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Fungisai  Gwanzura Ottemöller's picture

Fungisai Gwanzura Ottemöller

Associate Professor
  • E-mailFungi.Ottemoller@uib.no
  • Phone+47 55 58 31 34
  • Visitor Address
    Alrek helseklynge, Årstadveien 17
    Room 
    517
  • Postal Address
    Postboks 7807
    5020 Bergen

Master's programme in Health Promotion and Health Psychology

Daniel M., Gwanzura Ottemöller, F., Katisi M., Hollekim R., and Tesfazghi, Z.Z. (2020). Intergenerational perspectives on refugee children and youth’s adaptation to life in Norway. Population, Space and Place, 1-12

Brook, M. & Gwanzura Ottemöller, F. (under review). A new life in Norway: the adaptation experiences of unaccompanied refugee minor girls. Submitted to Children and Youth Services Review

Daniel, M. & Gwanzura Ottemöller, F. (accepted for publication). Salutogenesis and Migration. In M. B., Mittelmark, S. Sagy, M. Eriksson, G. F. Bauer, J. M. Pelikan, B. Lindström, & G. A. Espnes. The Handbook of Salutogenesis (2nd edn).

Cimadamore, A. D., Gwanzura Ottemöller, F.P., Lie, G.T. and Mittelmark, M.B. (2016). Development and Sustainability. The Challenge for Social Change. London: ZED Books

Bjørknes, R., Larsen, M. H., Ottemöller, F. P. and Kjøbli, J. (2015). Exploring mental distress among immigrant mothers participating in parent training. Children and youth services review51, 10-17. 

Kesby, M.and Gwanzura-Ottemoller, F. (2008) ‘Sexual Health: examples from two participatory action research projects in Zimbabwe'. 71-80 in Kindon, S., Pain. R., and Kesby, M. (eds) (2007) Participatory Action Research Approaches and Methods: Connecting People, Participation and Place. (London: Routledge)

 

Kesby, M., Gwanzura-Ottemoller, F. and Chizororo, M. (2006) Theorising other 'other childhoods': Issues emerging from work on HIV in urban and rural Zimbabwe . Children's Geographies . 4 (2) 185-202

 

Gwanzura-Ottemoller, F., Hopkins, P., Lorimer,H. and Philip, L.J. (2005) Advanced Research Training in Human Geography: the Scottish Experience. Journal of Geography in Higher Education29(2), 279-292.

 

Gwanzura-Ottemöller, F.P. and Kesby, M.G. (2005) ‘Lets talk about sex baby…’: conversing with Zimbabwean children about HIV/AIDS. Children’s Geographies 3(2), 201-218.

 

Gwanzura-Ottemoller, F.P., Mittelmark, M.B., Patel, V., et al. (2000) Functional disability and common mental disorders in Harare, Zimbabwe: trends over one year. The International Journal of Mental Health Promotion, 2(4), 16-22.

 

Patel, V., Todd, C.H., Winston, M., Gwanzura, F., et al. (1998) Outcome of Common Mental Disorders in Harare, Zimbabwe. British Journal of Psychiatry, 172, 53-57.

 

Patel, V., Todd, C.H., Winston, M., Gwanzura, F., et al. (1997c) Common mental disorders in primary care in Harare, Zimbabwe: associations and risk factors. British Journal of Psychiatry, 171, 53-57.

 

Patel, V., Simunyu, E., and Gwanzura, F. (1997b) Pathways to primary mental health care in high density suburbs in Harare, Zimbabwe. Social Psychiatry and Psychiatric Epidemiology, 32, 97-103.

 

Patel, V., Mann, A., Gwanzura, F., Simunyu, E., et al. (1997a) The Shona Symptom Questionnaire: the development of an indigenous measure of common mental disorders in Harare. Acta Psychiatrica Scandinavica, 95, 469-475.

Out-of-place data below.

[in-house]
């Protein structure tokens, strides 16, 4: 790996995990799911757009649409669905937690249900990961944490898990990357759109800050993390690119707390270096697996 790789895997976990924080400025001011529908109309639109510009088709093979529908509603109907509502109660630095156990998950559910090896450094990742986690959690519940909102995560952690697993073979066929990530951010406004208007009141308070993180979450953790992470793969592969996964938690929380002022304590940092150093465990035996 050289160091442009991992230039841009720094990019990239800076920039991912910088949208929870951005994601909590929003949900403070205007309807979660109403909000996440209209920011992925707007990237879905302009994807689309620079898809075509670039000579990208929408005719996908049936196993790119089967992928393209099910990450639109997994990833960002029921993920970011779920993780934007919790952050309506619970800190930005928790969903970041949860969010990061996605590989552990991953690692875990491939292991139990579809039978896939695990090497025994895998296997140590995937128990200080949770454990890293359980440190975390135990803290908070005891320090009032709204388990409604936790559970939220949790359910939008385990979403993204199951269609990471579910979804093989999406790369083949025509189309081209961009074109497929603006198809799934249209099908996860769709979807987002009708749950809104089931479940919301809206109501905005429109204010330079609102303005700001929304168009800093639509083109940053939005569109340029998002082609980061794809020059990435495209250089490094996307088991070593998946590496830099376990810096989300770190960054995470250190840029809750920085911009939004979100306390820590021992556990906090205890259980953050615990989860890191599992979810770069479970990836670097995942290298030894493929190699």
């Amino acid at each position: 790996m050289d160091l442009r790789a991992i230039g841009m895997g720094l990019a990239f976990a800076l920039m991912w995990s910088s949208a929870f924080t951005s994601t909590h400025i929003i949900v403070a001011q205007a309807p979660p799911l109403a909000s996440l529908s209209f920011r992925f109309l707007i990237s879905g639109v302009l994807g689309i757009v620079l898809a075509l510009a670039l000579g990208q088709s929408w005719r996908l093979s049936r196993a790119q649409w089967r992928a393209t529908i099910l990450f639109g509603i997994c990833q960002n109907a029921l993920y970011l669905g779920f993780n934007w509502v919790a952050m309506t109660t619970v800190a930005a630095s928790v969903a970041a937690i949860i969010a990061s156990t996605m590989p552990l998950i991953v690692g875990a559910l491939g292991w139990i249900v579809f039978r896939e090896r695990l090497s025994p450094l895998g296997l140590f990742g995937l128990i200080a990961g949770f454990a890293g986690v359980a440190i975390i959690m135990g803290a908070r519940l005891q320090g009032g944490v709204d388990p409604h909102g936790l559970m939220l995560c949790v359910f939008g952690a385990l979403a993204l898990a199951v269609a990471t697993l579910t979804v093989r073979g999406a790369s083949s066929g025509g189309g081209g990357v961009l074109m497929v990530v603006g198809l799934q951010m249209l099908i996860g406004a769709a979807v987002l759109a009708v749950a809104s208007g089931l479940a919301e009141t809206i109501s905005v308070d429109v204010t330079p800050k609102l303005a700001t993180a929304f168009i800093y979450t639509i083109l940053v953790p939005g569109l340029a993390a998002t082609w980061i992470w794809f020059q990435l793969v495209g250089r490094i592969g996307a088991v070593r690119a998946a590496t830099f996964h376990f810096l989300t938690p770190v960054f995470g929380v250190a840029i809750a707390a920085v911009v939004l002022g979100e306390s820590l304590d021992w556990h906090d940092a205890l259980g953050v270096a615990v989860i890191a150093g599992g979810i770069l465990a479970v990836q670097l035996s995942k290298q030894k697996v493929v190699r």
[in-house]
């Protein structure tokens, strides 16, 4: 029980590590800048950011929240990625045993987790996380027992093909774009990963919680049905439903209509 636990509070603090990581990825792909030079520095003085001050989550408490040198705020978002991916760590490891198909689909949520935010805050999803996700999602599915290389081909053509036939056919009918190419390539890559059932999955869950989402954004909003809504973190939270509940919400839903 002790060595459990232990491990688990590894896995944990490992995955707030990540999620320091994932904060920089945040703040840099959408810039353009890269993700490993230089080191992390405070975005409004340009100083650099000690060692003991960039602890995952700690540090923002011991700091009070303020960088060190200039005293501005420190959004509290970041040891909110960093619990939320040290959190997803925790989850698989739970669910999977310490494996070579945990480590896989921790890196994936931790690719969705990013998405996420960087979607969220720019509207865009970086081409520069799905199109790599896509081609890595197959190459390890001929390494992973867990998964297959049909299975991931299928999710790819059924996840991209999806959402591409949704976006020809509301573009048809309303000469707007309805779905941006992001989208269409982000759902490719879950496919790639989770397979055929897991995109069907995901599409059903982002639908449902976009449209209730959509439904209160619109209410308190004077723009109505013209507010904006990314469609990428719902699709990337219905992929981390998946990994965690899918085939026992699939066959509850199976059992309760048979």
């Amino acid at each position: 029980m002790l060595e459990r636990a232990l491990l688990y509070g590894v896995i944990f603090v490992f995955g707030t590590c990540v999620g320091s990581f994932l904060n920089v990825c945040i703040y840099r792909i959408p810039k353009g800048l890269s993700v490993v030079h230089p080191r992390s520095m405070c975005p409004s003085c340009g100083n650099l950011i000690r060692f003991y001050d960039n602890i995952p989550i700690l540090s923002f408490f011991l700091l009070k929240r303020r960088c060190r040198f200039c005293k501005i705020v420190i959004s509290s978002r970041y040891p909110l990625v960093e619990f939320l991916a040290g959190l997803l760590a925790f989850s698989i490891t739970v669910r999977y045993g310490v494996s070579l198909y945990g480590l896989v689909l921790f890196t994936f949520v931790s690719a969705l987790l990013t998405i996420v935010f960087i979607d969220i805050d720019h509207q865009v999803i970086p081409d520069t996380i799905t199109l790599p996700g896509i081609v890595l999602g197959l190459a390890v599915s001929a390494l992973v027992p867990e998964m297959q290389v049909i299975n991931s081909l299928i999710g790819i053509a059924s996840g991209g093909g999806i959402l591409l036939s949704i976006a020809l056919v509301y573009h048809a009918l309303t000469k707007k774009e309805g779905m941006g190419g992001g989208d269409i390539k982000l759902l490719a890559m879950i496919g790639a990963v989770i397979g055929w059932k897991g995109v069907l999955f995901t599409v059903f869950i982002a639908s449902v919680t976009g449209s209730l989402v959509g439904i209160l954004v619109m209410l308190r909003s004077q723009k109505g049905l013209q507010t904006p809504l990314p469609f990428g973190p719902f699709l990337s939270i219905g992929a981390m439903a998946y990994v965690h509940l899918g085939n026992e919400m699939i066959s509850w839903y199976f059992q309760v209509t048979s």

Patel, V., Mann, A., Simunyu, E. and Gwanzura, F. (1995c) Kufungisisa (thinking too much): a Shona idiom for non-psychotic mental illness. Central African Journal of Medicine, 41, 209-215.

 

Patel, V., Mann, A., Gwanzura, F., Simunyu, E., et al. (1995a) The explanatory models and phenomenology of common mental disorders in Harare, Zimbabwe. Psychological Medicine, 25, 1191-1199.

 

  • 2020. Intergenerational perspectives on adaptation of refugee children and youth. Population, Space and Place.
  • 2020. A new life in Norway: the adaptation experiences of unaccompanied refugee minor girls. Children and Youth Services Review. 1-12.
  • 2016. Development and Sustainability. The challenge of social change. Zed Books.
  • 2015. Exploring mental distress among immigrant mothers participating in parent training. Children and Youth Services Review. 10-17.
  • 2014. Book Review: Growing up with HIV in Zimbabwe: One day this will all be over, 1st ed., Ross Parsons, James Currey Suffilk (2012). Children and Youth Services Review. 158-159.

More information in national current research information system (CRIStin)

Establishing a national learning and action network for refugees: Promoting Inclusion Access to Information, and Successful transition (PIISTON) (2019 - 2021) NFR funded

Primary objective: To promote refugees’ inclusion, access to information, and successful transition into society by (i) consolidating knowledge, increasing collaboration, strengthening service provision across disciplines, sectors and service levels; (ii) working with users, academics, practitioners, policy makers in Norway, and refugee-focused actors in Europe.

Secondary objectives: 1) Build a learning and action network studying refugees’ inclusion, access to information and successful transition. We will be investigate how to use digital information technology to supplement existing forms of accessing information.

2) Increase communication and collaboration between users, academics, public and voluntary sectors to provide best practice for promoting refugee inclusion, access to information and successful transition.

3) Engender learning and knowledge exchanges that catalyze action with, by and for refugees.

4) Develop an international network of academics and practitioners in Europe.